https://nofilmschool.com/2015/04/vashi-v...-templates
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#6
DCI official 2K aspect ratios are:

1998x1080 for 1.85:1
2048x858 for 2.39:1

so converted to 1080p, you get:

1920x1038 for 1.85:1
1920x804 for 2.39:1
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#7
(2020-10-01, 10:20 PM)ilovewaterslides Wrote: DCI official 2K aspect ratios are:

1998x1080 for 1.85:1
2048x858 for 2.39:1

so converted to 1080p, you get:

1920x1038 for 1.85:1
1920x804 for 2.39:1

Can't apply for HD/UHD, DCI is REAL 2K/4K at 17:9 aspect ratio... Wink
Sadly my projects are lost due to an HDD crash... Sad
Fundamental Collection | Vimeo channel | My blog
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#8
(2020-10-01, 11:01 PM)spoRv Wrote:
(2020-10-01, 10:20 PM)ilovewaterslides Wrote: DCI official 2K aspect ratios are:

1998x1080 for 1.85:1
2048x858 for 2.39:1

so converted to 1080p, you get:

1920x1038 for 1.85:1
1920x804 for 2.39:1

Can't apply for HD/UHD, DCI is REAL 2K/4K at 17:9 aspect ratio... Wink

I'm sorry but that just doesn't make any sense Tongue

The DCI standard supports different aspect ratios. 17:9 is not an AR. It's a format.

DCI full container AR is 1.90:1 (4096x2160 in 4K and 2048x1080 in 2K).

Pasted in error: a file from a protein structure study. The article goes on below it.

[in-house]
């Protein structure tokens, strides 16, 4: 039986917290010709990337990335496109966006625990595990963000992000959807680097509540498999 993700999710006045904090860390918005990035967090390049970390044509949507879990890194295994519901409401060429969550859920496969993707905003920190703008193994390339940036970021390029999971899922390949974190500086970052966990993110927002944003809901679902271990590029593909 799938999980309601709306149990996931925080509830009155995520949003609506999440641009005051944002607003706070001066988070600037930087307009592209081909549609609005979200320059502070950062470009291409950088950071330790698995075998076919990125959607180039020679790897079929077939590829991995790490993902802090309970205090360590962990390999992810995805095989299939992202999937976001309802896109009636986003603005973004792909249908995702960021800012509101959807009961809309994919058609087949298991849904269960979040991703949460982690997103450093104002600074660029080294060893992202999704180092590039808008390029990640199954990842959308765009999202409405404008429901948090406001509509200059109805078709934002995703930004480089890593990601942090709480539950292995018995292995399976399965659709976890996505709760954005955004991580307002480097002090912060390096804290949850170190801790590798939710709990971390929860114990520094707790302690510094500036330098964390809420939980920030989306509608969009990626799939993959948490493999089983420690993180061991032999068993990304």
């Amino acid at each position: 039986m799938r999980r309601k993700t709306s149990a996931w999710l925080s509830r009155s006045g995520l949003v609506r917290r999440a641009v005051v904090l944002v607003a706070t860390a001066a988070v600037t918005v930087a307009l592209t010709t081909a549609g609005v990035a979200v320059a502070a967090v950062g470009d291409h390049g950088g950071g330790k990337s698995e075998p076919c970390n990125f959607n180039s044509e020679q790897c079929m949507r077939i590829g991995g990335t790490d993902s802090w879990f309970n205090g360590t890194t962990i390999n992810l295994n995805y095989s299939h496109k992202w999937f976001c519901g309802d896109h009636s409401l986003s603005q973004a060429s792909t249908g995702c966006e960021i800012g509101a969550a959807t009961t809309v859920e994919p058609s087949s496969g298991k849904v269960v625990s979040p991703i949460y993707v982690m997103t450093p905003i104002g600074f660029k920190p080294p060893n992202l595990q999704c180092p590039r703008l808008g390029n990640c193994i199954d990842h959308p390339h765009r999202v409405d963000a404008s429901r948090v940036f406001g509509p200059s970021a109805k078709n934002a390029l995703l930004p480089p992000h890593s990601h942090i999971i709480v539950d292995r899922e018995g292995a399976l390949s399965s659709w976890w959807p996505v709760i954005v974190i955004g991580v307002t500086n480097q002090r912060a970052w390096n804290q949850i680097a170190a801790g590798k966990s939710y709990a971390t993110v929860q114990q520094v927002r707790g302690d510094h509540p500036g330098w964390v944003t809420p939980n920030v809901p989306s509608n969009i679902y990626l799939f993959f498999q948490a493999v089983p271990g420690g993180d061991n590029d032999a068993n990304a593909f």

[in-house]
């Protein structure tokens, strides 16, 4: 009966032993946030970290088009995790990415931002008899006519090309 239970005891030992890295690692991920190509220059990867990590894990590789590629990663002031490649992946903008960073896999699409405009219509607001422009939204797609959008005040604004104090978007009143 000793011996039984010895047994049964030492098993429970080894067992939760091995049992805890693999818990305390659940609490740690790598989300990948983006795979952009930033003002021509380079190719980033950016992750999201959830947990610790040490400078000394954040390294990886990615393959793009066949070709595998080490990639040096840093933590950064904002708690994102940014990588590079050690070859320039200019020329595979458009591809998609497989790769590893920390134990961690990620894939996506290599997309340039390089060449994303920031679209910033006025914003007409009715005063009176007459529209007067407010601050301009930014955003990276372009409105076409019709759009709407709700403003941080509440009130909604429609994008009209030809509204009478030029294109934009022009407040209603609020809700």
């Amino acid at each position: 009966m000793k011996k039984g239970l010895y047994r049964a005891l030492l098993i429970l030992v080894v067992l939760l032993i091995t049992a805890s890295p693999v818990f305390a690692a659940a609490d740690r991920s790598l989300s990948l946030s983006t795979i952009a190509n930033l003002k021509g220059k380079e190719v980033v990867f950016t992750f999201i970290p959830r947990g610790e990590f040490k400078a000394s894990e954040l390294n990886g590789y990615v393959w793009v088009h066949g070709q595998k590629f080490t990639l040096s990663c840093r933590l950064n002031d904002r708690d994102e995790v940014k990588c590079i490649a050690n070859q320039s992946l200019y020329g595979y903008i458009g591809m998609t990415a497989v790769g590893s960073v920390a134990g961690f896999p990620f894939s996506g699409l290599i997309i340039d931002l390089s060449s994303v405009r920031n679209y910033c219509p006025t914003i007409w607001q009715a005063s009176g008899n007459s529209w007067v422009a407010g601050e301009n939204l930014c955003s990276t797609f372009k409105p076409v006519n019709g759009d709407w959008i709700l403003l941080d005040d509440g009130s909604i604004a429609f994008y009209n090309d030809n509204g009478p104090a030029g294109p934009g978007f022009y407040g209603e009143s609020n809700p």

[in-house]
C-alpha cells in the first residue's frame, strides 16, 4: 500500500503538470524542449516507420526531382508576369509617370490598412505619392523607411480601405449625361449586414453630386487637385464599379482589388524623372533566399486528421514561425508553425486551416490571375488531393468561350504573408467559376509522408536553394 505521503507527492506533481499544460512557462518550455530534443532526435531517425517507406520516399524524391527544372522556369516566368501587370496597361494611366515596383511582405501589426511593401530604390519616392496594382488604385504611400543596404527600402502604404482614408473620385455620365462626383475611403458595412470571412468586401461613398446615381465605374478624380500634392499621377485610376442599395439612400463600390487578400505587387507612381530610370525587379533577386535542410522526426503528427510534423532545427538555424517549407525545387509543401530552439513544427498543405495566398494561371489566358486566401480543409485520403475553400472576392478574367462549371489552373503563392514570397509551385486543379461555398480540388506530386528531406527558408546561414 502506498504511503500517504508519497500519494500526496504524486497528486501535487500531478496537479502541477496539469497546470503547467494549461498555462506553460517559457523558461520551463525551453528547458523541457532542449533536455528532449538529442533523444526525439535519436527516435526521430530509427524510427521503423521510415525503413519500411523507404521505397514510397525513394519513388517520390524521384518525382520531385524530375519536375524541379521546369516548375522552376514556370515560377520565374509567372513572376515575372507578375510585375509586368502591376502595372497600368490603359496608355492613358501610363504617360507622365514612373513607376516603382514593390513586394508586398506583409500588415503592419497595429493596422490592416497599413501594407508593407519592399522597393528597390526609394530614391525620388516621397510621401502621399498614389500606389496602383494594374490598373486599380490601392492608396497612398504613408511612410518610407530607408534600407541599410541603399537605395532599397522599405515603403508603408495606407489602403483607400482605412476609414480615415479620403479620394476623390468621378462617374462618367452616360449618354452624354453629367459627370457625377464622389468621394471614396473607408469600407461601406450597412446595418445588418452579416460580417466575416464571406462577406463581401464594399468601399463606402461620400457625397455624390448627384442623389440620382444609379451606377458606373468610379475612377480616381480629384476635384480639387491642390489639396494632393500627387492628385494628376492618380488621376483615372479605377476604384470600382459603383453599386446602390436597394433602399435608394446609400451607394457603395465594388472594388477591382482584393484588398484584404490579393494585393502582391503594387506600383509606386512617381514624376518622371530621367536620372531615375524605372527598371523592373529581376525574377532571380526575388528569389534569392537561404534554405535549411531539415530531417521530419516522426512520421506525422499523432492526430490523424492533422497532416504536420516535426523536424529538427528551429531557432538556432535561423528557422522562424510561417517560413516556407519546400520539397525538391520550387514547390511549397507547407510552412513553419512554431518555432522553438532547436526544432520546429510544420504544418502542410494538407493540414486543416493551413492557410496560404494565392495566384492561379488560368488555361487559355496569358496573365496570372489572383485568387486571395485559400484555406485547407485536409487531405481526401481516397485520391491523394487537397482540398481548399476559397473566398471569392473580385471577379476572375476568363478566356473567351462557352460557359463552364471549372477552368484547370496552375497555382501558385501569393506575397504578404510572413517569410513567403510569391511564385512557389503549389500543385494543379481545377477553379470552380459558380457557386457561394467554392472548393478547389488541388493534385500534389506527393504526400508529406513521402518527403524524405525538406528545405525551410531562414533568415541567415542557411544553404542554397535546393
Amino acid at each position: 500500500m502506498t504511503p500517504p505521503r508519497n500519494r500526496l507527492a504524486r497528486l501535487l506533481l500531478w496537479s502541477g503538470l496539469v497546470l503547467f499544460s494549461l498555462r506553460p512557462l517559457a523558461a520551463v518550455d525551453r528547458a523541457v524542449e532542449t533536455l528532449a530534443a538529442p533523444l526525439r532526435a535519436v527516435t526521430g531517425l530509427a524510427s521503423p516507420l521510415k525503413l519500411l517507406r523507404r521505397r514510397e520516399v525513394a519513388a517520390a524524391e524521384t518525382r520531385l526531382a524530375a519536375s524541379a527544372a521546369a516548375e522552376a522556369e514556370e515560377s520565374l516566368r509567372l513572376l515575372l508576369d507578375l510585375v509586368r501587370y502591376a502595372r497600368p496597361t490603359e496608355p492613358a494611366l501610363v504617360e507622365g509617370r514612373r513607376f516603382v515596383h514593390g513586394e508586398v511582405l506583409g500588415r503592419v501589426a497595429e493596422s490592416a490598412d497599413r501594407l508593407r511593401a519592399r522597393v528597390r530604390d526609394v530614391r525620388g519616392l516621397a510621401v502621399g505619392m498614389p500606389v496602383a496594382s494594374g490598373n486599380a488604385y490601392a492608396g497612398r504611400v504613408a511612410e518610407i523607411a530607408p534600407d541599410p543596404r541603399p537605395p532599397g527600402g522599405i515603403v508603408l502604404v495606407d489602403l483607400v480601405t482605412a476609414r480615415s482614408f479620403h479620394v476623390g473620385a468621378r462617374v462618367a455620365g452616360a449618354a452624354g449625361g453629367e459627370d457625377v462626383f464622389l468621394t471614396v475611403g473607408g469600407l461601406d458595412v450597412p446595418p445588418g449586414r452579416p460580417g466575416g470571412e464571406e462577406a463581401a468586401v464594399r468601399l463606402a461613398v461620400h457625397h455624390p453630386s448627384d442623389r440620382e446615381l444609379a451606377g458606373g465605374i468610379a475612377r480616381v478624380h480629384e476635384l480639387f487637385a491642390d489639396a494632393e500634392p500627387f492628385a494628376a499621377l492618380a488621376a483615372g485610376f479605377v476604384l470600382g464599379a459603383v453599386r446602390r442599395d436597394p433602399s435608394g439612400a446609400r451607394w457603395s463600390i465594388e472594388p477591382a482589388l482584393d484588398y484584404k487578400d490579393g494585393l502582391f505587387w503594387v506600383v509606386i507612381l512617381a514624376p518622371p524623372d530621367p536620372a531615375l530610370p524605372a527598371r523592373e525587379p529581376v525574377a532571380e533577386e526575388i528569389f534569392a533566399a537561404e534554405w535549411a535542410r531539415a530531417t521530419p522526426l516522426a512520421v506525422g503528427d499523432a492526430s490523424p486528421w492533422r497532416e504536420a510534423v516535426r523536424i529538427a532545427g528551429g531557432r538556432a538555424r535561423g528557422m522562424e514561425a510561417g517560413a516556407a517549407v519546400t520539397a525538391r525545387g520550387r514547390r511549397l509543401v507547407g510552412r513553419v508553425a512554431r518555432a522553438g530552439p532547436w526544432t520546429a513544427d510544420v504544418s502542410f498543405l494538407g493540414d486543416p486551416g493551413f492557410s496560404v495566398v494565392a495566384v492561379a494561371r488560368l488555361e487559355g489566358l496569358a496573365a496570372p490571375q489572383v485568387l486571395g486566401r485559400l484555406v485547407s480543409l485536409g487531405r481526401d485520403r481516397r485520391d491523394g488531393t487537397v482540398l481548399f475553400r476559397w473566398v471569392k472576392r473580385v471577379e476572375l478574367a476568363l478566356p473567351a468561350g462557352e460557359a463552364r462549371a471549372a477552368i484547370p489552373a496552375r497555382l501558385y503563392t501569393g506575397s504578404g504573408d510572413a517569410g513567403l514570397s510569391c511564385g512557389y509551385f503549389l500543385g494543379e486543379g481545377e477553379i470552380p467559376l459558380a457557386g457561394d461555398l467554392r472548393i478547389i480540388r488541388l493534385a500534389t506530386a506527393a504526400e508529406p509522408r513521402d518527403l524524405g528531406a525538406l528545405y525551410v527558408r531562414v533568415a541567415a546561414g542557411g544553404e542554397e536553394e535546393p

Flat (1.85:1) = 3996x2160 in 4K and 1998x1080 in 2K
Scope (2.39:1) = 4096x1716 in 4K and 2048x858 in 2K

It applies perfectly. You just need to downscale those numers to match the video standards so it gives you:

1.85:1 = 3840x2076 in UHD and 1920x1038 in FHD

2.39:1 = 3840x1608 in UHD and 1920x804 in FHD.
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#9
(2020-10-02, 09:52 PM)ilovewaterslides Wrote:
(2020-10-01, 11:01 PM)spoRv Wrote:
(2020-10-01, 10:20 PM)ilovewaterslides Wrote: DCI official 2K aspect ratios are:

1998x1080 for 1.85:1
2048x858 for 2.39:1

so converted to 1080p, you get:

1920x1038 for 1.85:1
1920x804 for 2.39:1

Can't apply for HD/UHD, DCI is REAL 2K/4K at 17:9 aspect ratio... Wink

I'm sorry but that just doesn't make any sense Tongue

The DCI standard supports different aspect ratios. 17:9 is not an AR. It's a format.

DCI full container AR is 1.90:1 (4096x2160 in 4K and 2048x1080 in 2K).

Flat (1.85:1) = 3996x2160 in 4K and 1998x1080 in 2K
Scope (2.39:1) = 4096x1716 in 4K and 2048x858 in 2K